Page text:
• Smoking cessation: Smoking can aggravate the bladder and cause urinary urgency.
  • Promoting regular bowel movements: Having regular bowel movements and avoiding constipation may help reduce OAB symptoms.
  • Regular physical activity: Regular exercise and boosting overall health may help a person have less urinary urgency.

Bladder training

Research from 2021 has shown bladder training to have promising results in reducing OAB symptoms.

It involves urinating at scheduled intervals, starting with 30 minutes, and gradually extending the duration between restroom visits to 3 to 4 hours.

This training may help regain control over urinary urges.

Pelvic floor exercises

Pelvic floor muscle training (PFMT) can have a significantly positive effect on reducing OAB symptoms. The main types of PFMT include:

Individualized therapy under the guidance of a physical therapist is the most beneficial, as no one therapy works for all. A physical therapist can assess which muscles in the pelvic area need strengthening or relaxing and develop a treatment plan.

If OTC medication, lifestyle changes, and other therapies are insufficient in managing OAB symptoms, or if symptoms are worsening over time, consulting with a healthcare professional may be beneficial. This is especially true if their symptoms affect their quality of life.

What prescription medications treat OAB?

An individual may want to consider prescription medications when other measures or therapies do not manage symptoms adequately.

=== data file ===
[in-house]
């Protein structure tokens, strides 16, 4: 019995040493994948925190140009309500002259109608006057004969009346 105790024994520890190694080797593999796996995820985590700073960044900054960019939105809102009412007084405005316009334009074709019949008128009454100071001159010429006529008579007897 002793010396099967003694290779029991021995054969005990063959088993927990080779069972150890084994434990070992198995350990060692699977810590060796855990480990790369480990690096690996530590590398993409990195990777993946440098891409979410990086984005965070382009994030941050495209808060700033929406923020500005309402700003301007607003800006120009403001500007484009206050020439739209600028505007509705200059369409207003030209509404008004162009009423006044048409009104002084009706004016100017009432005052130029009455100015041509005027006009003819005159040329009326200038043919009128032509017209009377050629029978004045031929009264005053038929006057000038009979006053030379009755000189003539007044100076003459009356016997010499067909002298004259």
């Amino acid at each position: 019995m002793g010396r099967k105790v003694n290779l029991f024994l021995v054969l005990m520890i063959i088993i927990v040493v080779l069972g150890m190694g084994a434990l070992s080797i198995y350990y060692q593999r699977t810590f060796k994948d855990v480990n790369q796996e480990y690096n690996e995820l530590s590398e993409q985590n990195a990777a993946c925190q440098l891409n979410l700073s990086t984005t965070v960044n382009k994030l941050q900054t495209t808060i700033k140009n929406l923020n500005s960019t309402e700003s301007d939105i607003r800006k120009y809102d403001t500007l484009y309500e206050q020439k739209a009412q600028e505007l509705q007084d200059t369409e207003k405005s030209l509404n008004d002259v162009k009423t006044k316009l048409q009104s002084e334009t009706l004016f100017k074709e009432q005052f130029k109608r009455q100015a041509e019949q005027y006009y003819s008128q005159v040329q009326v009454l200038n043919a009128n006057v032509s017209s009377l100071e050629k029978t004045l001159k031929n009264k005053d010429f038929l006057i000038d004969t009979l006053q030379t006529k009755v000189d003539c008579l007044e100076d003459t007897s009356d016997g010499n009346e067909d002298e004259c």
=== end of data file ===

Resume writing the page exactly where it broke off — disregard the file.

Their healthcare professional may prescribe medications that target bladder muscle function and nerve signaling, such as anticholinergics (oxybutynin, tolterodine, solifenacin) or beta-3 adrenergic agonists (mirabegron).

Regular follow-up appointments with the healthcare professional are important for monitoring the effectiveness of the treatment, adjusting medications as necessary, and addressing any side effects or other concerns.

Other medical therapies

If an individual does not respond to prescription medications or is unable to take them, additional therapies may include:

  • Botox injections that temporarily paralyze some of the bladder muscles
  • intermittent stimulation of nerves affecting the bladder
  • an implanted device that stimulates a sacral nerve
  • surgical changes to the bladder

Which OTC medication has the least side effects?

The oxybutynin patch is currently the only FDA-approved OTC medication to treat OAB. Common side effects may include skin irritation to the patch, dry mouth, and constipation.

It is important to consult with a doctor before starting a new medication to receive personalized guidance.

What is the best OTC medication for OAB?

Currently, the oxybutynin patch is the only FDA-approved OTC medication to treat OAB. It works by helping reduce bladder muscle spasms to decrease urinary urgency and frequency.

What is the best home remedy for OAB?

Maintaining a moderate body mass index, avoiding constipation, and reducing bladder irritants such as smoking, caffeine, alcohol, and spicy foods may help reduce OAB symptoms.

It is also important to keep fluid intake to a moderate level, such as six to eight glasses of water daily, and to avoid drinking fluids 2 hours before bedtime.

Which is the best medication for OAB in older adults?

Which medication best suits an older adult depends on factors such as overall health, other medical conditions, and medications.

It is best to receive personalized guidance from a healthcare professional familiar with the person’s medical history and current condition.

Treating symptoms of having an overactive bladder may involve a combination of the OTC medication oxybutynin and lifestyle changes such as maintaining a moderate weight, avoiding bladder irritants, and monitoring fluid intake during the day.

Bladder training and pelvic floor exercises can also play a role in reducing inconvenient symptoms associated with OAB.

An evaluation by a healthcare professional is important when symptoms start affecting daily activities and quality of life.